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Sephiroth: The Tree of Life

The tree of life is often considered to be a universal and ancient symbol of deep spiritual and mythological significance. The many incarnations of the tree of life appear in a vast array of traditions including the Kabbalah, Christianity, Judaism and the Celtic tree of life. The origins and manifestations of this symbol does not end there, as the tree of life has bore significance in Buddhist and Native American traditions as well as in alchemy and psychoanalysis.

The Kabbalah

Kabbalah is the Jewish mystical tradition that underlies both Judaism and Christianity. The kabbalah tree of life symbol is represented in two distinct orientations; in other words, the tree of life can be depicted right-side-up or upside down.

The tree of life in its original form (upside-down) has a distinct meaning. The roots of the tree of life importantly symbolize the divine place of unity and infinite light as the roots reach upward. The trunk and branches represent the realms of spirit, psyche, and physical existence as they reach down towards us, connecting the two worlds.

The tree of life in its other form (right-side-up) represents the tree to be climbed in order to reconnect with the divine source and penetrate the worlds of the psyche, spirit, and divine unity. The kabbalah tree of life also represents the tree of evolution and initiation whereby it is the individualís responsibility to connect with the divine.

The Jewish Tradition

This tree of life symbol stems from the original Jewish myth of creation and as well as subsequent Jewish commentary traditions:

    Yahweh planted a garden in Eden, and caused to spring up from the soil every kind of tree, each of which were enticing to look at and good to eat, with the Tree of Life in the middle of the garden.

The Jewish tree of life symbolizes the life source that sustains and nourishes us.


Like the Jewish tree of life, the tree of life in Christianity is linked to initiation; here, it is the life and teachings of Christ that serve as the model of initiation through the tree of life.

The tree symbolizes the vehicle by which sin (in the form of the serpent of the creation story) came into this world. It is also a symbol of redemption, since Jesus was crucified on a cross made from a tree.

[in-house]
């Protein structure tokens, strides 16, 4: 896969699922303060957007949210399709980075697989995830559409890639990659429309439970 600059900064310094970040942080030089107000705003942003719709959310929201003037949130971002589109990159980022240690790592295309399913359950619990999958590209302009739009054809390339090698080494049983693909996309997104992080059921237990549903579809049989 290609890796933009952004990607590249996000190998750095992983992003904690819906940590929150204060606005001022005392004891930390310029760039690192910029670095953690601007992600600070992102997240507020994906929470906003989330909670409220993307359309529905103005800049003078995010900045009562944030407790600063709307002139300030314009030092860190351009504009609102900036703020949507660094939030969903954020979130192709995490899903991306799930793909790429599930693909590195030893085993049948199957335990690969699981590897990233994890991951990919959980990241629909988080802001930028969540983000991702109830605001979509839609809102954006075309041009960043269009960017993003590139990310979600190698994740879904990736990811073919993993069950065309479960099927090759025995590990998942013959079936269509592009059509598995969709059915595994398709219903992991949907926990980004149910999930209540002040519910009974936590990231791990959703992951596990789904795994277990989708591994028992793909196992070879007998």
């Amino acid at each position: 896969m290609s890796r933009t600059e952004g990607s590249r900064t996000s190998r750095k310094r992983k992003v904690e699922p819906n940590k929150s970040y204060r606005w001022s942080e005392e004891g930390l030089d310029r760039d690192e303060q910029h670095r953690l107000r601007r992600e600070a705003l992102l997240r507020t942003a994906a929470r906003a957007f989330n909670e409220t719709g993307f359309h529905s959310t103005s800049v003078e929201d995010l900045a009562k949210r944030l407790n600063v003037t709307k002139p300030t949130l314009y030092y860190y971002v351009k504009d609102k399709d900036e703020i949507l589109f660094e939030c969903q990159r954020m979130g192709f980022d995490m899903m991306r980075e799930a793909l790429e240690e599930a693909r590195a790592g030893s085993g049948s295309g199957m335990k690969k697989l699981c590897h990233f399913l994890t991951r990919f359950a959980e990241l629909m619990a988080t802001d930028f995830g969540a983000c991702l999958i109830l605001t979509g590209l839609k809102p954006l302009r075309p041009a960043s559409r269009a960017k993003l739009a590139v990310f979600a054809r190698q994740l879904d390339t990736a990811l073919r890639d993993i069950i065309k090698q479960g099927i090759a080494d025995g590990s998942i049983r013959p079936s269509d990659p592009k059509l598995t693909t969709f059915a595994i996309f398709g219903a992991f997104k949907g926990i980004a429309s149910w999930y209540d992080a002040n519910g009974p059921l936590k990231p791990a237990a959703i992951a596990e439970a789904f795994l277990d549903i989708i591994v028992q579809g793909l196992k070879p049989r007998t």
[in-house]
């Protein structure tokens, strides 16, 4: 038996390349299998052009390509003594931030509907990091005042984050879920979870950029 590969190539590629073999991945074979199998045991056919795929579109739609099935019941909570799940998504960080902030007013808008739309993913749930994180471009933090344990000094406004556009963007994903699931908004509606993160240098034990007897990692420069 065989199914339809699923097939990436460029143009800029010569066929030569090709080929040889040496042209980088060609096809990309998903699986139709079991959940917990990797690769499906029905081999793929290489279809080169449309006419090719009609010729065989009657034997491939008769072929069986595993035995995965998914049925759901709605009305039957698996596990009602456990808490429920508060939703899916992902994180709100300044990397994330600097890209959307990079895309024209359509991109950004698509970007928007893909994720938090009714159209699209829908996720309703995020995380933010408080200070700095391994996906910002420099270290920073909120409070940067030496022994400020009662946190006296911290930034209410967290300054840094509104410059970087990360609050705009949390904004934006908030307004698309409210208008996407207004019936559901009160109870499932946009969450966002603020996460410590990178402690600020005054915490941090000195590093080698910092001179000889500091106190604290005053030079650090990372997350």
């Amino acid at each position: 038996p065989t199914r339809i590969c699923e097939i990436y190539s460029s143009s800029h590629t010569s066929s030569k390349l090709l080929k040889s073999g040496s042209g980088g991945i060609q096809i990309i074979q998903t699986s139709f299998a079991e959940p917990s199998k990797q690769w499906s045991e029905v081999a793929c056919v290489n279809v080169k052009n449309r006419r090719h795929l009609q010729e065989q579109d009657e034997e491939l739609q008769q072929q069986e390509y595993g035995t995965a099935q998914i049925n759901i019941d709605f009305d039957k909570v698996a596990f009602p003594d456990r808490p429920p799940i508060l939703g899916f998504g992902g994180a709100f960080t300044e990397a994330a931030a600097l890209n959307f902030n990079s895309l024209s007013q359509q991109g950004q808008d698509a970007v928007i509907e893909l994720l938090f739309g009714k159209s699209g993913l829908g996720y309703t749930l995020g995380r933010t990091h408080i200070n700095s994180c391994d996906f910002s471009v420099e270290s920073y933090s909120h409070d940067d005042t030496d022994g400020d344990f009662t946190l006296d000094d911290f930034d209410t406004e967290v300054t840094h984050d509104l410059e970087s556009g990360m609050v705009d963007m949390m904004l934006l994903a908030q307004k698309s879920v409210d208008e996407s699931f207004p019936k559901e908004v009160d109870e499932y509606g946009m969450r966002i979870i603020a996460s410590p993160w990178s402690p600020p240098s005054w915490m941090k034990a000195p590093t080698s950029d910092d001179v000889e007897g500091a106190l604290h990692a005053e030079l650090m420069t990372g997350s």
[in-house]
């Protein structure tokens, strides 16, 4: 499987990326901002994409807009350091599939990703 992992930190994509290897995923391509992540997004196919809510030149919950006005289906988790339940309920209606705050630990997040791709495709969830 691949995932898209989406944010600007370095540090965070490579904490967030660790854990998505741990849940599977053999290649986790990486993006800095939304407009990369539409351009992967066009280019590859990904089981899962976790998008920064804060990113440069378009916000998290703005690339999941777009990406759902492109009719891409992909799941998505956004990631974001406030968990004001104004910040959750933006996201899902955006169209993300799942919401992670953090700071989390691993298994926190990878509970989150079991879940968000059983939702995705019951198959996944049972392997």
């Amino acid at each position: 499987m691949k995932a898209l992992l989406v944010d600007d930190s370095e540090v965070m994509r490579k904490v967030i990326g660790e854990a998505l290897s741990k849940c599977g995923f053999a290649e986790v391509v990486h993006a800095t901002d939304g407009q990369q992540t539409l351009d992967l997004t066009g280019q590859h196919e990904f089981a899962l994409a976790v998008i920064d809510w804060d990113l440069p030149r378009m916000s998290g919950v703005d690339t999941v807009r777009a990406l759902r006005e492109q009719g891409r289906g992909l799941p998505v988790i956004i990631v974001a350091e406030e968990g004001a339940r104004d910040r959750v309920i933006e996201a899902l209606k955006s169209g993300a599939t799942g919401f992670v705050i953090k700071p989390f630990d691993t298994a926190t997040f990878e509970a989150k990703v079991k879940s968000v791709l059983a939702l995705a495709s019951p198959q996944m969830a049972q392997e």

In the Buddhist tradition, the tree of life is connected to the great Bodhi tree, also known as the Tree of Enlightenment and the World Tree. It is under the branches of this tree of life that Buddha redeemed the entire universe and transformed all negative energy into perfect enlightenment.

Celtic Tree of Life

The tree of life was an important symbol in early Celtic spirituality. The tree of life symbolized the source of sustenance as the bearer of food, the provider of shelter, and the fuel for cooking and warmth. The most sacred tree in this tradition was the oak.

In Celtic shamanic traditions, the tree of life was also linked to the supernatural world, as the connection between the world of the spirits and ancient ancestors, living entities, and as a doorway into other worlds.

Native American Tradition

In the Native American tradition, the tree of life is connected to the sun dance. Sun dancers are attached to a central pole made from a tree using a rope that is hooked to the flesh. The individuals then dance around this pole to promote vitality and generate energy around the axis of the tree. This energy is said to bring life into being.


The tree of life symbol has significance in the practice of depth psychology, the approach of analyzing the hidden and deeper parts of human experience which includes the historical approaches of Freud as well as Jung.

The tree of life is symbolic of lifetime growth and development of both the psyche and spirit. The fruits and flowers of the tree of life represent the emergence of a mature personality which can provide a gift to the wider world.


In the history of spiritual alchemy, the tree of life was the symbol of the Opus Magnum or the ultimate goal of the alchemical journey. A branch from the tree of life was said to protect the alchemist from the journey through separation, decay and purification in fires of the underworld.

Jesus of Nazareth Mary Magdalene: Mariamne Early Christianity
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